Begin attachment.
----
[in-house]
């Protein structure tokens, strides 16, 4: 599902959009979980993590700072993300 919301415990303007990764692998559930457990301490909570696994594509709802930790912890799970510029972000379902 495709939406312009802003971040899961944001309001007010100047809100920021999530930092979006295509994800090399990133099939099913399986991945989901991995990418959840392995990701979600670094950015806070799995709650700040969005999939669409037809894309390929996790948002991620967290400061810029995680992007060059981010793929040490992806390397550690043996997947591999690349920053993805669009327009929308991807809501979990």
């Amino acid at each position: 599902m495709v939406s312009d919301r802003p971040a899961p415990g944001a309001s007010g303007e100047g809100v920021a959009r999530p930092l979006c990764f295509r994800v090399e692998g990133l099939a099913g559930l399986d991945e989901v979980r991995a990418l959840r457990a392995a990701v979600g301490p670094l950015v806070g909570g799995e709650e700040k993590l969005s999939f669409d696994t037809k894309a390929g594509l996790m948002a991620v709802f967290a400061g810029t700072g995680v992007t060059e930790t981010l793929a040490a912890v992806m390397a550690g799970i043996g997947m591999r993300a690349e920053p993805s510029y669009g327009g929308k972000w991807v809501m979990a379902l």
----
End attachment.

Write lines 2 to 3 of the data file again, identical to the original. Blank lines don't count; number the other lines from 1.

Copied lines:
């Protein structure tokens, strides 16, 4: 599902959009979980993590700072993300 919301415990303007990764692998559930457990301490909570696994594509709802930790912890799970510029972000379902 495709939406312009802003971040899961944001309001007010100047809100920021999530930092979006295509994800090399990133099939099913399986991945989901991995990418959840392995990701979600670094950015806070799995709650700040969005999939669409037809894309390929996790948002991620967290400061810029995680992007060059981010793929040490992806390397550690043996997947591999690349920053993805669009327009929308991807809501979990």
């Amino acid at each position: 599902m495709v939406s312009d919301r802003p971040a899961p415990g944001a309001s007010g303007e100047g809100v920021a959009r999530p930092l979006c990764f295509r994800v090399e692998g990133l099939a099913g559930l399986d991945e989901v979980r991995a990418l959840r457990a392995a990701v979600g301490p670094l950015v806070g909570g799995e709650e700040k993590l969005s999939f669409d696994t037809k894309a390929g594509l996790m948002a991620v709802f967290a400061g810029t700072g995680v992007t060059e930790t981010l793929a040490a912890v992806m390397a550690g799970i043996g997947m591999r993300a690349e920053p993805s510029y669009g327009g929308k972000w991807v809501m979990a379902l």